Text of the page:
Note: Where available, the PDF/Word icon below is provided to view the complete and fully formatted document
 Download Current HansardDownload Current Hansard   

Previous Fragment    Next Fragment
Wednesday, 5 September 1984
Page: 492

Senator BJELKE-PETERSEN(4.11) —I am very pleased to be able to support this matter of public importance, namely:

The disastrous impact upon Australian families of the Hawke Labor Government's taxation and social security policies.

This matter, I believe, is of great interest to the majority of Australians, who are watching family life being eroded day by day, primarily by the actions of the Government, with little forward planning for the self-sufficiency of Australians. It is appropriate that I contribute to today's debate both as a family woman and as chairman of the Queensland Government's Year of the Family. This is an initiative by the Queensland Government to draw attention to the very real need we have in this day and age to revert to the traditional family as the cornerstone of a stable and positive society. As chairman of the committee, I have spent many happy hours this year travelling throughout our State, talking with groups of every creed and range of beliefs about the importance of maintaining a strong respect for the family, and indeed encouraging governments, both Federal and State, to implement policies which are designed to encourage family life and self-sufficiency, not to kill if off, which seems to be the present trend.

It is regrettable that the traditional family is not very trendy at the moment. Indeed, if we were to take notice only of what this Government considers to be priority issues, and if we follow media reports, we could be forgiven for thinking that in 1984 the majority of Australians live in either de facto or homosexual domestic situations, or perhaps both. I considered it an insult to the hundreds of thousands of women who are full time homemakers and mothers that the only consideration they got in this year's Budget was the fact that there was to be no increase in the spouse rebate and no increase in family allowances, although de facto spouses are to be granted the same entitlement that married women receive in that regard. A report of the National Women's Advisory Council stated:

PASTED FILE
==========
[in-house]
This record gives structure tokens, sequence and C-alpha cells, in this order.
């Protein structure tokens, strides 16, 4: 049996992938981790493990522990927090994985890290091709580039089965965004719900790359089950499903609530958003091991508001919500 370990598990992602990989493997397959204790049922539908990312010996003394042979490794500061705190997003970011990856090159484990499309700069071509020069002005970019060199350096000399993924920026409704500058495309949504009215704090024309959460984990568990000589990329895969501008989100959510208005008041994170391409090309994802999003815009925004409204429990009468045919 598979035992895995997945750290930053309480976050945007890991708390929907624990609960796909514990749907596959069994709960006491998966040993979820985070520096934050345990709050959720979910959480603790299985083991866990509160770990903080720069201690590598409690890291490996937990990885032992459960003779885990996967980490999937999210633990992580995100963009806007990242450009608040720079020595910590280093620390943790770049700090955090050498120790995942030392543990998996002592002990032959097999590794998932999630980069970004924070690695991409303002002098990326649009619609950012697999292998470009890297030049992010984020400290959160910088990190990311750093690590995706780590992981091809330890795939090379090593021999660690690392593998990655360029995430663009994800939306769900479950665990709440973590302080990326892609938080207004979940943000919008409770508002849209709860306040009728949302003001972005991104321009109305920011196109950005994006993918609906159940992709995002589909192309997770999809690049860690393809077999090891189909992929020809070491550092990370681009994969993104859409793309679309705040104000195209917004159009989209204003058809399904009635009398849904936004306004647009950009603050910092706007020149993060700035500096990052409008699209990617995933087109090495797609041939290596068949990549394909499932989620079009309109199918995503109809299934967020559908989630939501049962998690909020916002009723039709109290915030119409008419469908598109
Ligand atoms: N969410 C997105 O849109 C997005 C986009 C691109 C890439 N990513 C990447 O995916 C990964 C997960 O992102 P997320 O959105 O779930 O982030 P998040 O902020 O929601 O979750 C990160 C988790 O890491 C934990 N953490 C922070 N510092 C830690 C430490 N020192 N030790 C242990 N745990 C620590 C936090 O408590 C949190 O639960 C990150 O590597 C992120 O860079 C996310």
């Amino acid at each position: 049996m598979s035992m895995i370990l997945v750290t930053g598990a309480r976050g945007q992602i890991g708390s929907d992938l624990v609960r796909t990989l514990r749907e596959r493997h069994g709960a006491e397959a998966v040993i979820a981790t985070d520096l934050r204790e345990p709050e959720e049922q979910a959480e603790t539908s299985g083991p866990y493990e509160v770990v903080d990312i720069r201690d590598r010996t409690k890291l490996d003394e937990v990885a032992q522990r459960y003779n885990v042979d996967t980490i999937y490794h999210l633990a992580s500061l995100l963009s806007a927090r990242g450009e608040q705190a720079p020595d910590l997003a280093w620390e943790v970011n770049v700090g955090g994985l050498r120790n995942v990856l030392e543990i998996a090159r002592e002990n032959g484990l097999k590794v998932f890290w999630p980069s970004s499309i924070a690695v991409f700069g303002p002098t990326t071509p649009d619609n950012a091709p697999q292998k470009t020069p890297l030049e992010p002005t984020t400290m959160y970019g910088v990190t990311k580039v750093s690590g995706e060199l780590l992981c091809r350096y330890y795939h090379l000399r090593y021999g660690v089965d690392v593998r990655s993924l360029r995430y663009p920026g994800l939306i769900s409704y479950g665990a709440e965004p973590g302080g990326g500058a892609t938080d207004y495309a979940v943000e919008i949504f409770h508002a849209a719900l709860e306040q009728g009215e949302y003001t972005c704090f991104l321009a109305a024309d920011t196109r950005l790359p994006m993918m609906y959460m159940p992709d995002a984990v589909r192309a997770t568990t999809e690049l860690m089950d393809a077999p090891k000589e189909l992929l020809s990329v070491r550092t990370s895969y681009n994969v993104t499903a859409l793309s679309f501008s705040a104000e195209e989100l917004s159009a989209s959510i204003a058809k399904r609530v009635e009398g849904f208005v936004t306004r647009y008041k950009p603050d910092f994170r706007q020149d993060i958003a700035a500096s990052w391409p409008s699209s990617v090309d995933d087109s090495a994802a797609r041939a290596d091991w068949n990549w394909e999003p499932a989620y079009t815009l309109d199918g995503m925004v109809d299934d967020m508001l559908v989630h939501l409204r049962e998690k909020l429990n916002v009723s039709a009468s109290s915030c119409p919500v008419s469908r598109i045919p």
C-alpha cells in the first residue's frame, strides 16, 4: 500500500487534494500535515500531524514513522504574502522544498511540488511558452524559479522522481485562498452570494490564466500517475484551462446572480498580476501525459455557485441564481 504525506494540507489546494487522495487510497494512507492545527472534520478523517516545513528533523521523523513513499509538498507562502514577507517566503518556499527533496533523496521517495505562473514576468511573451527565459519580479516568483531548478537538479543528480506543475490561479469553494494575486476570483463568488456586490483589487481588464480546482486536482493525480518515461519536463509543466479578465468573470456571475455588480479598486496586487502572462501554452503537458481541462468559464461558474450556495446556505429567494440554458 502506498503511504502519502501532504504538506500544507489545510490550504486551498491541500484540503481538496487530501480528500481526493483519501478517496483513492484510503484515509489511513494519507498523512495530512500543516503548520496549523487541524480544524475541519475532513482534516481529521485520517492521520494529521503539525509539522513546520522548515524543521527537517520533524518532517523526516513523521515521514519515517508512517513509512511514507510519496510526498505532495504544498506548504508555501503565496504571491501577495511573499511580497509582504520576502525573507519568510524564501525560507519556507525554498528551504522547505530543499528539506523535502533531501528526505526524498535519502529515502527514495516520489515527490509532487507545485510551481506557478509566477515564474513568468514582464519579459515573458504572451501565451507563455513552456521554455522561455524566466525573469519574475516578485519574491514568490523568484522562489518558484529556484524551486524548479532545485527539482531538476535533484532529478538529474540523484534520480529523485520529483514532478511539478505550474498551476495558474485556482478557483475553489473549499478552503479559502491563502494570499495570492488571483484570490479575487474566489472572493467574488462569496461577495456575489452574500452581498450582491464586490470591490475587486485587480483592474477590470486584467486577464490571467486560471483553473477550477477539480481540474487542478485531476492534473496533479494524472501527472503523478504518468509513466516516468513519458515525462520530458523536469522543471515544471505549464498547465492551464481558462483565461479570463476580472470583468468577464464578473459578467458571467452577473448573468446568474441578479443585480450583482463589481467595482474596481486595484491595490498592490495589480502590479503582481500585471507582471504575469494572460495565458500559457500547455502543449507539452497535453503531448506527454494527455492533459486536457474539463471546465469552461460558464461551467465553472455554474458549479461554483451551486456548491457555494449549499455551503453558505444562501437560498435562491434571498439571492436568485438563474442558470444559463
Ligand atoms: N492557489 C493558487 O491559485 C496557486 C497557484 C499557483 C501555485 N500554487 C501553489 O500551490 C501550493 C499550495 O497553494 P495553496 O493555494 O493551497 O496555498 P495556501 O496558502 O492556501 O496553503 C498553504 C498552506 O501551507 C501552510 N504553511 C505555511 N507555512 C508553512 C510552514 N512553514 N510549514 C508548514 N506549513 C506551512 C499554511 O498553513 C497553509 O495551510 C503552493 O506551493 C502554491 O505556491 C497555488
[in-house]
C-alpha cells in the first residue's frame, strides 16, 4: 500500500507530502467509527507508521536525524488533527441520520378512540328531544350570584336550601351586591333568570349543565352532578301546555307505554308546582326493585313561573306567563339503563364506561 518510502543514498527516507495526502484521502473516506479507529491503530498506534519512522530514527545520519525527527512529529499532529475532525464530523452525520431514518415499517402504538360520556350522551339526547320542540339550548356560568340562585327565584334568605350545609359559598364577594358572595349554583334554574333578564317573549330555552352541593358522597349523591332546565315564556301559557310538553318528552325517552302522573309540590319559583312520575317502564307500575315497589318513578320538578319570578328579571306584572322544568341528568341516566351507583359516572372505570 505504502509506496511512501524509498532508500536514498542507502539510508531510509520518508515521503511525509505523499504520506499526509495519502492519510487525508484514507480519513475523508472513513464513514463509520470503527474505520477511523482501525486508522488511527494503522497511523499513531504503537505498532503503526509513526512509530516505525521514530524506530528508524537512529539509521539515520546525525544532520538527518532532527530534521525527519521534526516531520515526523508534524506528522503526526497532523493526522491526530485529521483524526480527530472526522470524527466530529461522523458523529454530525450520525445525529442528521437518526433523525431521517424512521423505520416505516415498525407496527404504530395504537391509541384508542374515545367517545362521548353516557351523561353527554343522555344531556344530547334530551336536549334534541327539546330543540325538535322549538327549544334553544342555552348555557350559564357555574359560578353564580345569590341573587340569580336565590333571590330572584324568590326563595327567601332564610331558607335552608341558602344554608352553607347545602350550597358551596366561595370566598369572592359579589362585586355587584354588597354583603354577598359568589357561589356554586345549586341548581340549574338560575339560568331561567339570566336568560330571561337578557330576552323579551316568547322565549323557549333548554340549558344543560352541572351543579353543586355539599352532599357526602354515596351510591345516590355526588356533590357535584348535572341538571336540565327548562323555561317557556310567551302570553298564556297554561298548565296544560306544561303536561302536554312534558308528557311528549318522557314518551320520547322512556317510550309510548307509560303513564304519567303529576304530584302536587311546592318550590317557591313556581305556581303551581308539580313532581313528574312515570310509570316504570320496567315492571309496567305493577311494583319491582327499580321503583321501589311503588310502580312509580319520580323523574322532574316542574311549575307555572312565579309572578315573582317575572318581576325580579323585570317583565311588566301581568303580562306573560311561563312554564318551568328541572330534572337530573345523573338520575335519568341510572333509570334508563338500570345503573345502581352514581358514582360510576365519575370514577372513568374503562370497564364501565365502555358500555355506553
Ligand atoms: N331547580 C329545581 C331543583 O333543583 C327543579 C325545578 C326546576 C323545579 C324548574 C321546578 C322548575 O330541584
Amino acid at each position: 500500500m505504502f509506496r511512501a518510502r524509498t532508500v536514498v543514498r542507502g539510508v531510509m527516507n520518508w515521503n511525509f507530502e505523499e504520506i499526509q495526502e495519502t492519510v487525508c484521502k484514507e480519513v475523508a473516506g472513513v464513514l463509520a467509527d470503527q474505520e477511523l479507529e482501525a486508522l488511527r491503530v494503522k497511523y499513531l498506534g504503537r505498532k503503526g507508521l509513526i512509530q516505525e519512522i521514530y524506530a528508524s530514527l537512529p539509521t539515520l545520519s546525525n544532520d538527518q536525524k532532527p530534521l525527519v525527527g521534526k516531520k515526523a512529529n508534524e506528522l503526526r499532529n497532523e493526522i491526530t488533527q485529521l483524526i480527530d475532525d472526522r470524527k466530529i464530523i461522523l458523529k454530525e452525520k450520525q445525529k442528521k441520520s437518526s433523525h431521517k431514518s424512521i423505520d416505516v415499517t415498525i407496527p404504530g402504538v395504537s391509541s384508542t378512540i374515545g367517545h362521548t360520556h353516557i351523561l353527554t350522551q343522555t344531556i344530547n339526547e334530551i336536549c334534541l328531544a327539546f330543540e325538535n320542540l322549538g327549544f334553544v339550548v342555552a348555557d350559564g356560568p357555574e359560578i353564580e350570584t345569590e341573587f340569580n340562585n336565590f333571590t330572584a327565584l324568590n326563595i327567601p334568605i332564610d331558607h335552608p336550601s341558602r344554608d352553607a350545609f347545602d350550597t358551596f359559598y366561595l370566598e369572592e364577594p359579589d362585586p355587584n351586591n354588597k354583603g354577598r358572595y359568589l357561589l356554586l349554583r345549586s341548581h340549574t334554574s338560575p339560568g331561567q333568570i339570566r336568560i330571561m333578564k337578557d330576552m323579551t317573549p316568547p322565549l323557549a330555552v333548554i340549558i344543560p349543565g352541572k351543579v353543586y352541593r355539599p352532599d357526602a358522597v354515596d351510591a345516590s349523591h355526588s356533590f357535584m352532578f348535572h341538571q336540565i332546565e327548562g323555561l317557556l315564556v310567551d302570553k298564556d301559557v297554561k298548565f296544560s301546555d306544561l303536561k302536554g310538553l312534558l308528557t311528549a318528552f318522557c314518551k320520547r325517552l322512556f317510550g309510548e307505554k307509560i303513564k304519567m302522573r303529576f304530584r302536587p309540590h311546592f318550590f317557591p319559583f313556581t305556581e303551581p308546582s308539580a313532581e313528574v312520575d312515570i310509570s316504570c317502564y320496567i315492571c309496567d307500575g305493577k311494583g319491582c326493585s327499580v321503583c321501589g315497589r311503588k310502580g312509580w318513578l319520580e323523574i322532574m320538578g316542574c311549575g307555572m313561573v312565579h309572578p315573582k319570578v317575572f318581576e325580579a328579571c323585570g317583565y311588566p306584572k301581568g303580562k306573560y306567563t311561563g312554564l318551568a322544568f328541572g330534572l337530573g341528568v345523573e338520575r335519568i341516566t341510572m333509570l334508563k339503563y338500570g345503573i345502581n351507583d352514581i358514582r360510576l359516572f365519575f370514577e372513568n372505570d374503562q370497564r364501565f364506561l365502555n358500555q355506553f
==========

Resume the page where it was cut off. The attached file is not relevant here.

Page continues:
Women care for children, care for older or disabled family members, take responsibility for preparation of food, cleaning and general maintenance and the provision of clean clothing. For many women there is a conflict between that role and earning money to support their families. Women who are not in paid employment say they are made to feel guilty at not bringing in income; women who are in paid work feel that they are being accused of neglecting family responsibilities.

If the women who stay at home were given a homemaker's allowance or a special home carer's allowance, whatever one might call it, that would be sufficient to help them feel that they had a special niche. I believe that any woman who stays at home and looks after a family has one of the best possible niches, and I speak from experience as far as that goes. The Women's Action Alliance called for a spouse allowance. It suggested that the Government should pay a special allowance to women who do not go out to work. It was suggested to me at lunchtime today that an allowance could be paid for occasional care to women who have children and feel that they want to get out of the home now and again. Perhaps they do not have grandmothers, who come in very handy when it comes to looking after little children. If a grandmother happens to be nearby, a mother will have an occasional carer anyway, but if she does not then something like a special allowance would be well worth while. The WAA's recommendation was that the spouse rebate and the sole parent rebate should be increased to remove an inequity between the dual and single income families. At present two-income families have two tax-free thresholds, while a single income family has one. That means that the single income families pay higher income tax. These are matters that the Government really ought to be thinking about.